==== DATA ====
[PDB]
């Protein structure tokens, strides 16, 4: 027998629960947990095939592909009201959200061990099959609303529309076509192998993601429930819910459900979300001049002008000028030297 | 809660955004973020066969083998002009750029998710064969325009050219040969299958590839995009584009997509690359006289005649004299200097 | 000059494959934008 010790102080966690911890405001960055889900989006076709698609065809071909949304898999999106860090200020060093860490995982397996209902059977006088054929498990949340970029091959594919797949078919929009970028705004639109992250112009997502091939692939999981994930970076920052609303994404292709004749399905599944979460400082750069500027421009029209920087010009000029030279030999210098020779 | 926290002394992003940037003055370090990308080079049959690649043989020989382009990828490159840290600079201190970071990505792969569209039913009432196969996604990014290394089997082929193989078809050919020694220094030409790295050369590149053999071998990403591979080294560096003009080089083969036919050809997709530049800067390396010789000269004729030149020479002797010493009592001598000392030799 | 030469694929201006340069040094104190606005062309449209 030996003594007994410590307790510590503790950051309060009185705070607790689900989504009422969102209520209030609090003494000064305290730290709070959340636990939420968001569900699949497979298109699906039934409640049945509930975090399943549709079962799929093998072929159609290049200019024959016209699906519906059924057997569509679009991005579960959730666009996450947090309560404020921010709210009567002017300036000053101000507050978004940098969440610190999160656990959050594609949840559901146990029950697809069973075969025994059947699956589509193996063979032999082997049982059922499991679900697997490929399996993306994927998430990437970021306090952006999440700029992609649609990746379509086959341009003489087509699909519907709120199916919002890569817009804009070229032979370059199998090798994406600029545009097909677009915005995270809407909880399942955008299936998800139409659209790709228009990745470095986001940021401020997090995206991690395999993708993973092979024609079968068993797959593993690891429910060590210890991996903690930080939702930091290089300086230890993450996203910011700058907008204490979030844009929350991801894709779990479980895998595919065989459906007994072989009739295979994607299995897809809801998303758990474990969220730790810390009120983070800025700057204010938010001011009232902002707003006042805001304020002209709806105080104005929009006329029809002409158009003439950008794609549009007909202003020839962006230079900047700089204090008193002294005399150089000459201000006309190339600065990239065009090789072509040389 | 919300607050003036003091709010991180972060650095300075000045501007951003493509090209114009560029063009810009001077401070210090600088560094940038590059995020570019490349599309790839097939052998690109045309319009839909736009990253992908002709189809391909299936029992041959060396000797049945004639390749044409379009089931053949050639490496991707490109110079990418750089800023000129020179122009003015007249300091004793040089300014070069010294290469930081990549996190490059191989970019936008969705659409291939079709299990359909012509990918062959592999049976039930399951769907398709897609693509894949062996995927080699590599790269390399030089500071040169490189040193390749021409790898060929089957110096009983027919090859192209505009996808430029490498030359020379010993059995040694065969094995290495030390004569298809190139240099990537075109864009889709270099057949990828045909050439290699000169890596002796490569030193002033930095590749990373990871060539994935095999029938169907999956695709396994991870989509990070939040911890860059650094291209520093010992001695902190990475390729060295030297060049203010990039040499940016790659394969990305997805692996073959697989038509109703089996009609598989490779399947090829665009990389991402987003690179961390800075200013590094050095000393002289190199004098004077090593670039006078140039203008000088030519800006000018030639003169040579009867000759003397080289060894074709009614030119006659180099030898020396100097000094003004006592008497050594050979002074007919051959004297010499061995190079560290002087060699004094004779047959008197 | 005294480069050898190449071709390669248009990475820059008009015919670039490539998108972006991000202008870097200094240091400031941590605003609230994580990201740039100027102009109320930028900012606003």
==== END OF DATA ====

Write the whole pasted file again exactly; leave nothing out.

[PDB]
């Protein structure tokens, strides 16, 4: 027998629960947990095939592909009201959200061990099959609303529309076509192998993601429930819910459900979300001049002008000028030297 | 809660955004973020066969083998002009750029998710064969325009050219040969299958590839995009584009997509690359006289005649004299200097 | 000059494959934008 010790102080966690911890405001960055889900989006076709698609065809071909949304898999999106860090200020060093860490995982397996209902059977006088054929498990949340970029091959594919797949078919929009970028705004639109992250112009997502091939692939999981994930970076920052609303994404292709004749399905599944979460400082750069500027421009029209920087010009000029030279030999210098020779 | 926290002394992003940037003055370090990308080079049959690649043989020989382009990828490159840290600079201190970071990505792969569209039913009432196969996604990014290394089997082929193989078809050919020694220094030409790295050369590149053999071998990403591979080294560096003009080089083969036919050809997709530049800067390396010789000269004729030149020479002797010493009592001598000392030799 | 030469694929201006340069040094104190606005062309449209 030996003594007994410590307790510590503790950051309060009185705070607790689900989504009422969102209520209030609090003494000064305290730290709070959340636990939420968001569900699949497979298109699906039934409640049945509930975090399943549709079962799929093998072929159609290049200019024959016209699906519906059924057997569509679009991005579960959730666009996450947090309560404020921010709210009567002017300036000053101000507050978004940098969440610190999160656990959050594609949840559901146990029950697809069973075969025994059947699956589509193996063979032999082997049982059922499991679900697997490929399996993306994927998430990437970021306090952006999440700029992609649609990746379509086959341009003489087509699909519907709120199916919002890569817009804009070229032979370059199998090798994406600029545009097909677009915005995270809407909880399942955008299936998800139409659209790709228009990745470095986001940021401020997090995206991690395999993708993973092979024609079968068993797959593993690891429910060590210890991996903690930080939702930091290089300086230890993450996203910011700058907008204490979030844009929350991801894709779990479980895998595919065989459906007994072989009739295979994607299995897809809801998303758990474990969220730790810390009120983070800025700057204010938010001011009232902002707003006042805001304020002209709806105080104005929009006329029809002409158009003439950008794609549009007909202003020839962006230079900047700089204090008193002294005399150089000459201000006309190339600065990239065009090789072509040389 | 919300607050003036003091709010991180972060650095300075000045501007951003493509090209114009560029063009810009001077401070210090600088560094940038590059995020570019490349599309790839097939052998690109045309319009839909736009990253992908002709189809391909299936029992041959060396000797049945004639390749044409379009089931053949050639490496991707490109110079990418750089800023000129020179122009003015007249300091004793040089300014070069010294290469930081990549996190490059191989970019936008969705659409291939079709299990359909012509990918062959592999049976039930399951769907398709897609693509894949062996995927080699590599790269390399030089500071040169490189040193390749021409790898060929089957110096009983027919090859192209505009996808430029490498030359020379010993059995040694065969094995290495030390004569298809190139240099990537075109864009889709270099057949990828045909050439290699000169890596002796490569030193002033930095590749990373990871060539994935095999029938169907999956695709396994991870989509990070939040911890860059650094291209520093010992001695902190990475390729060295030297060049203010990039040499940016790659394969990305997805692996073959697989038509109703089996009609598989490779399947090829665009990389991402987003690179961390800075200013590094050095000393002289190199004098004077090593670039006078140039203008000088030519800006000018030639003169040579009867000759003397080289060894074709009614030119006659180099030898020396100097000094003004006592008497050594050979002074007919051959004297010499061995190079560290002087060699004094004779047959008197 | 005294480069050898190449071709390669248009990475820059008009015919670039490539998108972006991000202008870097200094240091400031941590605003609230994580990201740039100027102009109320930028900012606003």